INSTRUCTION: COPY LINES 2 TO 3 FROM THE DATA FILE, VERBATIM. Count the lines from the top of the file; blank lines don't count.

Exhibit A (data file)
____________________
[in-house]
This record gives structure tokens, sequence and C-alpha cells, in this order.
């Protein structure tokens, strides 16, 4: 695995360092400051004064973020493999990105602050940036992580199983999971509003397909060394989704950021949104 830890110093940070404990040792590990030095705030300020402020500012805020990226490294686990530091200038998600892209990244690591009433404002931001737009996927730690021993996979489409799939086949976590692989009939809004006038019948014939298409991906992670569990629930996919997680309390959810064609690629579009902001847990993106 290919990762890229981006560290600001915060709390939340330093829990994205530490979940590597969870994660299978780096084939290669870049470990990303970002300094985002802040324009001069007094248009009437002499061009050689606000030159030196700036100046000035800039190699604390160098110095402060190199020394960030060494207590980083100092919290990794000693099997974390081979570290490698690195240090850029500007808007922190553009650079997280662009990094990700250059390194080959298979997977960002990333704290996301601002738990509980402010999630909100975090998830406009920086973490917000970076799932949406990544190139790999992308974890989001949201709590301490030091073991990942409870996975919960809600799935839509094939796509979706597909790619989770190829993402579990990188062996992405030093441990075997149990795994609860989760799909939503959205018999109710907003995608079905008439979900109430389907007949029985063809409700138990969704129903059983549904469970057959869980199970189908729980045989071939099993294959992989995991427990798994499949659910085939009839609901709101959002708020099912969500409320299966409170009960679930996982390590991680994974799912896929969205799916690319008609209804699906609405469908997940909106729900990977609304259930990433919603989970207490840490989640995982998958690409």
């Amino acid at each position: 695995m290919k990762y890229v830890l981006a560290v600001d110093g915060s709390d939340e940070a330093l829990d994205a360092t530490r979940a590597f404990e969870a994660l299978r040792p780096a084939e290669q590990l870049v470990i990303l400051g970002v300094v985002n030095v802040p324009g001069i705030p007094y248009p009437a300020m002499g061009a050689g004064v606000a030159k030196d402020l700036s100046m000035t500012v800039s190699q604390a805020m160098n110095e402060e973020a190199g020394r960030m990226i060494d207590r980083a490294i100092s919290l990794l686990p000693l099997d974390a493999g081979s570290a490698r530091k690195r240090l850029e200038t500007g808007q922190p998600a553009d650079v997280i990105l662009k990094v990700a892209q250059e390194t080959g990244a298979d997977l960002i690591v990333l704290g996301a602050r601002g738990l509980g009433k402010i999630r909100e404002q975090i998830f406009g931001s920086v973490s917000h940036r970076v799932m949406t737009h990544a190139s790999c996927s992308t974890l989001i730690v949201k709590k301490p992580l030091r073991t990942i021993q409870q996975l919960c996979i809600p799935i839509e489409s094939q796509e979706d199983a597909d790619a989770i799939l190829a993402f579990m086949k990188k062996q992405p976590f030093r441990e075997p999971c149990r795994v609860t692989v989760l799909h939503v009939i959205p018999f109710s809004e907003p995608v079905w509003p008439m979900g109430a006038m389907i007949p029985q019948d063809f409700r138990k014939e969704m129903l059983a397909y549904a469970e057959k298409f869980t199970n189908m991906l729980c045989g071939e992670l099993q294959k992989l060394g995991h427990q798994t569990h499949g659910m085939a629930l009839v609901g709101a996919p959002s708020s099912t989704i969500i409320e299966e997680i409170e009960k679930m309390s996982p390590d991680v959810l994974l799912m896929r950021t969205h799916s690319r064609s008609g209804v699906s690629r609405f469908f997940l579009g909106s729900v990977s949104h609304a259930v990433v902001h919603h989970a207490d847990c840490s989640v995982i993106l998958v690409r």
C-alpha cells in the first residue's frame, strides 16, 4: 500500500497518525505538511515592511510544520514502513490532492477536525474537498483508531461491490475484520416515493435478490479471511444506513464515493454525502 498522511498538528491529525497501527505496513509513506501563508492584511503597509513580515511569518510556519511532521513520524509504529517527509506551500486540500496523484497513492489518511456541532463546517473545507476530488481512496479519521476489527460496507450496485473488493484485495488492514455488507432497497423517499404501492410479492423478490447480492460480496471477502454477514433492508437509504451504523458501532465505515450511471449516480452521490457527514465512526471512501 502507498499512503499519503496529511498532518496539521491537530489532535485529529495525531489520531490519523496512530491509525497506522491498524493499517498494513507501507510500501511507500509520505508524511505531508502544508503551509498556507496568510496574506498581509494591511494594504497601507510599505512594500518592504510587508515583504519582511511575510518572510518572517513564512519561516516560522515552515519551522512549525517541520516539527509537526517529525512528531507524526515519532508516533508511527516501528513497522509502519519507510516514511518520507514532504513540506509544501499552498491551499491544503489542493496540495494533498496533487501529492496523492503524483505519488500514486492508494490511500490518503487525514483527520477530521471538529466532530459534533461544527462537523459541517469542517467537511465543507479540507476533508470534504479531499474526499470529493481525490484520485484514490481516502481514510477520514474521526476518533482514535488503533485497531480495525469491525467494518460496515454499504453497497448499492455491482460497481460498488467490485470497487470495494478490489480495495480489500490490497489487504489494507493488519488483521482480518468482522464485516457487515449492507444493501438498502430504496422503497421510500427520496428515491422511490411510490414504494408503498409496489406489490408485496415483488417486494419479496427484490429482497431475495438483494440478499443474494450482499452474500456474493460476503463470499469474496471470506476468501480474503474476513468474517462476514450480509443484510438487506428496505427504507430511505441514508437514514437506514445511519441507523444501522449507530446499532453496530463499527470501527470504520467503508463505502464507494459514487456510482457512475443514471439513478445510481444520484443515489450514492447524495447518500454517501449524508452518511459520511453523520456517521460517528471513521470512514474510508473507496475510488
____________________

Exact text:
This record gives structure tokens, sequence and C-alpha cells, in this order.
């Protein structure tokens, strides 16, 4: 695995360092400051004064973020493999990105602050940036992580199983999971509003397909060394989704950021949104 830890110093940070404990040792590990030095705030300020402020500012805020990226490294686990530091200038998600892209990244690591009433404002931001737009996927730690021993996979489409799939086949976590692989009939809004006038019948014939298409991906992670569990629930996919997680309390959810064609690629579009902001847990993106 290919990762890229981006560290600001915060709390939340330093829990994205530490979940590597969870994660299978780096084939290669870049470990990303970002300094985002802040324009001069007094248009009437002499061009050689606000030159030196700036100046000035800039190699604390160098110095402060190199020394960030060494207590980083100092919290990794000693099997974390081979570290490698690195240090850029500007808007922190553009650079997280662009990094990700250059390194080959298979997977960002990333704290996301601002738990509980402010999630909100975090998830406009920086973490917000970076799932949406990544190139790999992308974890989001949201709590301490030091073991990942409870996975919960809600799935839509094939796509979706597909790619989770190829993402579990990188062996992405030093441990075997149990795994609860989760799909939503959205018999109710907003995608079905008439979900109430389907007949029985063809409700138990969704129903059983549904469970057959869980199970189908729980045989071939099993294959992989995991427990798994499949659910085939009839609901709101959002708020099912969500409320299966409170009960679930996982390590991680994974799912896929969205799916690319008609209804699906609405469908997940909106729900990977609304259930990433919603989970207490840490989640995982998958690409």